What they were going for wasn’t lost on me. I think the direction was absolutely fine. I’m just bored by the choices they made in the execution of it.

      With all that said. I do understand that my point of view on this is very novelistic. There’s a short story view that embraces the slice of life style of Succession. From that short story frame, the more anti-climactic the better because it makes even an elbow to the brow all the more important. You know how in a short story it can be enough to describe someone eating a peach as they look at their window. What’s evoked can outweigh any concerns with narrative and consequences and payoffs and what have you.

      But Succession had plenty of powerful moments. I said it somewhere in the piece. But if the penultimate episode had been the finale, I’m singing its praises. I’d be banding together with you to yell at Bill Wyman (something I still might do). Instead, here we are.

  12. Thank you for articulating the problems with the series finale so well! Seems like most reviews and fans of the show enjoyed the finale, I was starting to think maybe I was alone in this feeling of disappointment or that I perhaps missed something.

    I agree with all of your points, and I’ll add my issues. I feel like there were two big things that the show, especially season 4, spent considerable time trying to tell us and lead up to: 1) that of all the siblings, Kendall was the most fit to lead the company (he grew a lot between season 1 and 4 in terms of being ready for the position, I won’t get into all of it now), and 2) the siblings were a powerhouse when they worked together. I feel like most of the final episode was building up to these realizations by the characters, and then the last 10 minutes completely yanked the rug out from under us without any warning. The show was called “Succession”, maybe I misunderstood the point of the show but I thought it was for someone to Succeed Logan. They sold the company so no one succeeded Logan and that’s the finale we are supposed to be happy with? I’m sorry but no. And no, Tom being named CEO after it was sold doesn’t count

  13. Thanks for the review. The reason I liked the show is because everyone was so unlikable. It forced me out of my comfort zone of a battle between good and evil and made me rewire into just how exactly do the rich and powerful think and act. A battle between evil and evil. Brilliant. However. Since season 3 I’ve been so bored. As you said some good spots. But it’s the same ridic game over and over. Maybe that’s how it works in the world with the rich and powerful but it doesn’t make great entertainment. The finale was aweful. HBO has disappointed me in the past like no other network. This did not help my opinion. Season after season Tom was shown as a buffoon. I’m supposed to believe that out of a pool of CEOs in the world that that guy would be chosen to lead the most powerful information company on the planet. WHAT? The worst. The kids were a joke. Don’t get me wrong. I understand all the implied reasons, and disappointments and reliefs of the sale but as I said. Made for boringly grating tv. There will never be finales as polished and poignant as The Sopranos or Six Feet Under. But HBO and writing in general have yet to come close that bar again.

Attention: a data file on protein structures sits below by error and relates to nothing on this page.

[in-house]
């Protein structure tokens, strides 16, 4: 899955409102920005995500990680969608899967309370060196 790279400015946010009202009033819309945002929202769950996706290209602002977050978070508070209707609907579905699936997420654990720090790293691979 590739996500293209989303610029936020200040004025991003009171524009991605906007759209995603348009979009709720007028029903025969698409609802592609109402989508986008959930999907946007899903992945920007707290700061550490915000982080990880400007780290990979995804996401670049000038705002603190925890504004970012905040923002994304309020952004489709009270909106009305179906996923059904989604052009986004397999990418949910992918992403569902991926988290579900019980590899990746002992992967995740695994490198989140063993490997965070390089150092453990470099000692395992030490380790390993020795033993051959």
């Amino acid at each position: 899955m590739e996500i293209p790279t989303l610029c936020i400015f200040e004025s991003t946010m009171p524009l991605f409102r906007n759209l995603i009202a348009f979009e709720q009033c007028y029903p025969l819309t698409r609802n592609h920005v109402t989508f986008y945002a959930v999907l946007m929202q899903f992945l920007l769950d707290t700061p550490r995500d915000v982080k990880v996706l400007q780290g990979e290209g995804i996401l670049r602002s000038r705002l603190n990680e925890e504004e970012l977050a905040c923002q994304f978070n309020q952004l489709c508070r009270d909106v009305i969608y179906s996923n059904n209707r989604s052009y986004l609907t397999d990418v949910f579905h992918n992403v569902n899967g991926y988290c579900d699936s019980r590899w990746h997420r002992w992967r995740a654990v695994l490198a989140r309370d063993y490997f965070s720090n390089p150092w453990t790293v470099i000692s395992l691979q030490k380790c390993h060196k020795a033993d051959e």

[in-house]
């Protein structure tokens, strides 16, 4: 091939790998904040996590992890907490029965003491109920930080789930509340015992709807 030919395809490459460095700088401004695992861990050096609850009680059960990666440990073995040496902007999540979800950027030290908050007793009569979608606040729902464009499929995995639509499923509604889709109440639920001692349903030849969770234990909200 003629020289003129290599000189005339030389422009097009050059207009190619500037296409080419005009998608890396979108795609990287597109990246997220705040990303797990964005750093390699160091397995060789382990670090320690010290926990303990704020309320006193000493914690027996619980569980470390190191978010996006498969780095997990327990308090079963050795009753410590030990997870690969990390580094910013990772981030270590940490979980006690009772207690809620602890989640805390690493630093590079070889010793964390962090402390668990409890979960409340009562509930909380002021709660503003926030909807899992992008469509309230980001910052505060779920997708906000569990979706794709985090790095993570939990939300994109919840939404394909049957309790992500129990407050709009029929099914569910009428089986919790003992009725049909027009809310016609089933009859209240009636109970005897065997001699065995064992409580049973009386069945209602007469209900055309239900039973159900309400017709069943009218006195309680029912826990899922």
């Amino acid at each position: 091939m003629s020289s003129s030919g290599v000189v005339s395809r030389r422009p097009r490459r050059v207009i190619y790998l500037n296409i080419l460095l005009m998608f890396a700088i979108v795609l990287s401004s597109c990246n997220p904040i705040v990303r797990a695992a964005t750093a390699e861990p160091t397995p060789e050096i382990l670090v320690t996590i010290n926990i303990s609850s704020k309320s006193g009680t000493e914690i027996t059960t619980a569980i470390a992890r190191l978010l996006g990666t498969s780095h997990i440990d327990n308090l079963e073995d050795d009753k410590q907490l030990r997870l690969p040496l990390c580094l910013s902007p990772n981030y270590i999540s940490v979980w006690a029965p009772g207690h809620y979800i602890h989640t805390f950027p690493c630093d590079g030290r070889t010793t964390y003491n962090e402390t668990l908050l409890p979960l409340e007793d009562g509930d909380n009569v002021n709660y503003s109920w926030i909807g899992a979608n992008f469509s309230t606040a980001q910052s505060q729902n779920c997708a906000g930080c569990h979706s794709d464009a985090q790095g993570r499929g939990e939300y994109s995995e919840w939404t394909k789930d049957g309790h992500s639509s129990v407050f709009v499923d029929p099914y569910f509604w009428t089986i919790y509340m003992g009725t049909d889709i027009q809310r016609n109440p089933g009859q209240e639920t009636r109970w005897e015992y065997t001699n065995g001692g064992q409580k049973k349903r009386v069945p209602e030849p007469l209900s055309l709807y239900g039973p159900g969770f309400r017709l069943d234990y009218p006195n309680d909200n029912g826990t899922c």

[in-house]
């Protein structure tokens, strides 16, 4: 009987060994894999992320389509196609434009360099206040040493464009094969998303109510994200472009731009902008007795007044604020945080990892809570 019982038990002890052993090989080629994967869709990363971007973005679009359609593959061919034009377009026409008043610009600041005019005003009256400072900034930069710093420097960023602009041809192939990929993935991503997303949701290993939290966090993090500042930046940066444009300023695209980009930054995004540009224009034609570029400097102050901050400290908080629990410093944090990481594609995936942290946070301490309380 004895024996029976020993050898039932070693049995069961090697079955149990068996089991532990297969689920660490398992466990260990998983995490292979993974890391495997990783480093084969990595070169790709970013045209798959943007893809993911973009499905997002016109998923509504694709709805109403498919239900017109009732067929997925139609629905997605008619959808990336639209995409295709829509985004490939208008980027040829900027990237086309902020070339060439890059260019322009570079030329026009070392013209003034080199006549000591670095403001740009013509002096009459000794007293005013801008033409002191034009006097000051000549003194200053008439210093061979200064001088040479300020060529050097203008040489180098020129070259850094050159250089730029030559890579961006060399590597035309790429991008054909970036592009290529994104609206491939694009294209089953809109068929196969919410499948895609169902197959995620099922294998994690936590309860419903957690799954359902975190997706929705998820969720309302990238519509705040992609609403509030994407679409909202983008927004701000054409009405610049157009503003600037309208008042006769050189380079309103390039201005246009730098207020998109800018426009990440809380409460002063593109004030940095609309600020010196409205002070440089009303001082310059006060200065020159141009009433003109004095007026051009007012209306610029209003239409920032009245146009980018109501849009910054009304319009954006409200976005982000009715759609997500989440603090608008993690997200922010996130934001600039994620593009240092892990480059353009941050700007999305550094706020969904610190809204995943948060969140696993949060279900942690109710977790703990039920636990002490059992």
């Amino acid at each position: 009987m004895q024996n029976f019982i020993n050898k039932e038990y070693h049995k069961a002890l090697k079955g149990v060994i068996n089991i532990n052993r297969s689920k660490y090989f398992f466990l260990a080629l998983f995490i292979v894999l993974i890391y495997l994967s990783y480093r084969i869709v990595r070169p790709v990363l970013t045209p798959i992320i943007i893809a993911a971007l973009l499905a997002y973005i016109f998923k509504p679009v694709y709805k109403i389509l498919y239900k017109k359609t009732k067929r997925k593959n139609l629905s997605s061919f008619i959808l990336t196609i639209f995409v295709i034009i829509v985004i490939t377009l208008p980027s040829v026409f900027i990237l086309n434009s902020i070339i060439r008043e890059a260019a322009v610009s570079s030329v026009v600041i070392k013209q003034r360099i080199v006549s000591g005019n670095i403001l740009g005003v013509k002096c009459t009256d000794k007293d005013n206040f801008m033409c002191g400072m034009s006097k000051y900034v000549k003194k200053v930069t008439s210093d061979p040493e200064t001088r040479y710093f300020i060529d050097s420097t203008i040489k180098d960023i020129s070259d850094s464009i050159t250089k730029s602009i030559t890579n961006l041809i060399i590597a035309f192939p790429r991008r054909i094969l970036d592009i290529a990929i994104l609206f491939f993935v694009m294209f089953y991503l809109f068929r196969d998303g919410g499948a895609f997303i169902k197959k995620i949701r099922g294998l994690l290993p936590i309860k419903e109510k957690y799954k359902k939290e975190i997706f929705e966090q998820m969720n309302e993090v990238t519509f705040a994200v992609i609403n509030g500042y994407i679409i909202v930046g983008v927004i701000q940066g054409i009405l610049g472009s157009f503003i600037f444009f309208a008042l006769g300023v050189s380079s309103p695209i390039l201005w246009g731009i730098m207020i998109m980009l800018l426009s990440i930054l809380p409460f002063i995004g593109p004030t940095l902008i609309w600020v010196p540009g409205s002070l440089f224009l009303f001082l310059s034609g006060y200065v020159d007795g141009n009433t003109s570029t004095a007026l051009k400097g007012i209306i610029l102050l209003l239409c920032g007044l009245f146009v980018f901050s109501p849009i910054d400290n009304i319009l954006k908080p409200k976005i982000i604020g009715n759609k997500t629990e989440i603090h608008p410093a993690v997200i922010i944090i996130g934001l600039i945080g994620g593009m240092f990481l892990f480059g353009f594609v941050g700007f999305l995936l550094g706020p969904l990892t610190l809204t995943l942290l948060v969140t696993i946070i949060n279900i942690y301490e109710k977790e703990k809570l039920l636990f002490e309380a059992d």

14. Excellent review, Chris. I’m late to the party because I had to type your headline word for word into Google to find this needle in the hay of glowing write-ups about the show’s finale. I have nothing new to add that hasn’t been said by you and others, but agree the finale was inadequate, dissatisfying and frustrating. In my mind, I feel there could be space for at least one, or even two, more season(s) to right the ship and let the consequences play out.

  15. Very good contribution!
    I myself would have liked Connor Roy to do it in the end. He would have been handed the reins. Would have been cool and a satisfying ending.

  16. Here I am, late to the party as usual! The first two seasons were interesting, but by the end of the second the show never seemed to develop past it’s overarching theme of “dysfunctional family fights for control of business”. Yes, that’s an excellent basis for a story to develop a plot around, but it’s not a plot in and of itself. Each big sibling alliance switcheroo felt less important and less interesting. By the third or fourth you knew it was only a temporary situation and things were likely to change again within an episode or two, so no reason to get all worked up about it. What fun is that?

    So, in one sense the show was all about the “plot”, the who said what to who, who backstabbed who, who was loyal to who. On the other hand, since very little of what was said or done had long term repercussions, and you knew that a “major” plot twist was always less than an episode or two away, the plot felt small and inconsequential. At some point in the third season I stopped caring if I understood every little plot detail, by the end of the third season I was bored, and halfway through the fourth I was fast forwarding.